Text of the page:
For Americans, I think the first wake-up call for what climatic disaster could look like at home was Hurricane Katrina. As you might remember in 2005, a category 4 hurricane hit New Orleans dead on, submerging that city, killing over 1400 people, and displacing millions. Our images of that event are of mostly African American residents stranded on rooftops and highway overpasses just barely above the waterline, of people desperate and stranded at an Astrodome filling with fetid water and waiting for disaster assistance that arrived too slowly if it ever did. It wasn’t just a natural disaster; it was spectacular social disaster – climate change intersecting with deep social inequality. One of the outcomes of that early climate disaster that doesn’t get quite as much attention is the fact that the evacuation and displacement caused by Hurricane Katrina constituted one of the largest mass movements of people in American history – over 1.5 million. YOU CAN SEE ON SLIDE 1 OF YOUR HANDOUT a map showing where the refugees from Katrina fled to. That disaster reshaped the demography of New Orleans and the Gulf Coast, and I argue that it constitutes the first visible example of what climate refugees and migration looks like in America. The only thing comparable before is the Dust Bowl of the 1930s.

And we saw a similar disaster unfold once again in 2017 when Puerto Rico was hit by Hurricane Maria, another category 4 hurricane. That event killed over 3,000 people and knocked out electrical power for the island’s entire population of 3.4 million. It took over a year for some parts the island to get power restored. It was the longest power outage in American history. If Hurricane Maria did anything positive for Puerto Rico, it reminded the rest of America that Puerto Rico is part of the US, albeit as a modern colony or “territory” as it’s called. If Puerto Rico was a state, it would be a state more populous than any in New England save for Massachusetts and Connecticut, but it would also be the poorest state in the nation, with more than 40% of population below the poverty line. Puerto Rico was already suffering under a massive economic crisis before Hurricane Maria arrived. But the disaster finally pushed more than 10% of the population to migrate to the mainland, primarily to Florida and New Jersey and New York. It wasn’t just the migrants who were feeling desperation. The arrival of so many climate refugees at once strained the resources of the receiving communities as well. And this pattern is likely to repeat more often in coming years.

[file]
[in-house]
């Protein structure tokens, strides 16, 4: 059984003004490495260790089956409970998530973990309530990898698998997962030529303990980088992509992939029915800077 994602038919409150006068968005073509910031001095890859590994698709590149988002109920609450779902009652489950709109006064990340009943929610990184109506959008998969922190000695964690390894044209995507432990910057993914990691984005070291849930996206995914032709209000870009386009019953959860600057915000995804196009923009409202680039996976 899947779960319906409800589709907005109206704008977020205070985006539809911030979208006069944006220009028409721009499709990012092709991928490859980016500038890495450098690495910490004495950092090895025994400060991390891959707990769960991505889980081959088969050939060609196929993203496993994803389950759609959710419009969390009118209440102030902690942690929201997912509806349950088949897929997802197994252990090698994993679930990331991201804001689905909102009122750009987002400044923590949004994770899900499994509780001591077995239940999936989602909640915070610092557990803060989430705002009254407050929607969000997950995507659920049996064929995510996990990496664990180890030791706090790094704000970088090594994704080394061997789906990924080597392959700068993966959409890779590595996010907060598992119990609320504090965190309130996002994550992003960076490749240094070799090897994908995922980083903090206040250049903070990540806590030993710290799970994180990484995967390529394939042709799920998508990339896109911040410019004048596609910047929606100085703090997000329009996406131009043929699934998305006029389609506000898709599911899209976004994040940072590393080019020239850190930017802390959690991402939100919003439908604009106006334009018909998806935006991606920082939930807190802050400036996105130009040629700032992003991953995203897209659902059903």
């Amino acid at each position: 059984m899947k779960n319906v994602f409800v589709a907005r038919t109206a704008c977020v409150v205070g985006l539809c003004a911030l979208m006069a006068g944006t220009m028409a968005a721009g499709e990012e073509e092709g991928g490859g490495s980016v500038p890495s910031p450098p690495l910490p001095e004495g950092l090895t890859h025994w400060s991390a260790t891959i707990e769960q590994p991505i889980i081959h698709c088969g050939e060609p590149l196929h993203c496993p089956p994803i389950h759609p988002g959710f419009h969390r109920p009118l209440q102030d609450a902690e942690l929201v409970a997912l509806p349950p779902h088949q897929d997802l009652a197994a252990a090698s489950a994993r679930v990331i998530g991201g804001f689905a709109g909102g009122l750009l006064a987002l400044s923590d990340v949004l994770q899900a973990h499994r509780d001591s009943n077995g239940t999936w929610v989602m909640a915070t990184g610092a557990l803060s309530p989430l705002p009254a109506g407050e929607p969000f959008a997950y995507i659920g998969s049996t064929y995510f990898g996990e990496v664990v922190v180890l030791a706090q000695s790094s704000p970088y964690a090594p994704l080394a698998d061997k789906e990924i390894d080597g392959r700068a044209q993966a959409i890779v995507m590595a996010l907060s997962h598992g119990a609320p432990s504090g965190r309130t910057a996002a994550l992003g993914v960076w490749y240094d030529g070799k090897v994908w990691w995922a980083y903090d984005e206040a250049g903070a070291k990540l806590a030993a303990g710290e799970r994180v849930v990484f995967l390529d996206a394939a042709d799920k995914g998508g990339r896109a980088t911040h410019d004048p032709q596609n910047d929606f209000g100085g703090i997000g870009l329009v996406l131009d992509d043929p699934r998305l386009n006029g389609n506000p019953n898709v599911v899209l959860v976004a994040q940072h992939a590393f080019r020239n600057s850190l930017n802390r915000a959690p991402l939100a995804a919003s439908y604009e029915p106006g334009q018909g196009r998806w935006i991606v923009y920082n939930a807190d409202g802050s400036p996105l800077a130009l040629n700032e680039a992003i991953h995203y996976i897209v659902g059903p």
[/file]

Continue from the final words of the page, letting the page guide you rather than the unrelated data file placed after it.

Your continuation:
Some of these disasters are less spectacular, if no less disastrous.

Along the Alaska coastline, numerous small Native American communities are facing the loss of their land as they lose the protection of coastal ice shelves and as their buildings sink in thawing permafrost and as the wild game they rely on for food becomes more scarce. The federal government has already allocated money to relocating these communities, but it’s not likely to be enough.

It would be enough that the burdens of climate change are falling hardest on those who are most vulnerable, those who are already unfairly burdened and marginalized in society. But injury is frequently accompanied by insult, and in this case, the moral insult is that these people who are being hit first and hardest, these people and communities are also least responsible for the climate change problem.

It is indisputable that humans are responsible for the accelerated climate change that we are experiencing, but we are not all equally responsible.

When I review the science behind climate change with my college students, we talk about the greenhouse gases that are at the heart of the whole problem – things like carbon dioxide and methane and other invisible substances that are having very visible impacts. We look at 18th century paintings of England’s Severn River Valley, the symbolic origin of the early iron industry, to remind us how the Industrial Revolution began. That’s where we start the story of how we moved from muscle power and wood and wind to coal and oil and other fossil fuels to power our industrial society, and how we began to change the chemistry of the sky, leading us to where we are today. And it’s remarkable to think that a significant portion of the carbon dioxide gas emitted by that early industry more than two hundred years ago is still in the air, contributing to the warming of our world now and possibly for centuries to come. What matters most for understanding climate change is knowing the total amount of greenhouse gases that have accumulated in the atmosphere – the cumulative emissions. And the story of cumulative emissions is a very unequal one. The industrial revolution may have begun in England, but the early industrial era was really defined by the US. AS YOU CAN SEE ON SLIDE 2 OF YOUR HANDOUT – a bar graph comparing the cumulative carbon dioxide emissions of major countries, the US is by far the single largest source of the world’s historic cumulative emissions of CO2; about one-quarter of the world’s cumulative historic emissions to date (UCS 2022). Although Americans represent less than 5% of the world’s population. We in this country have had an outsized role in changing the climate of the planet.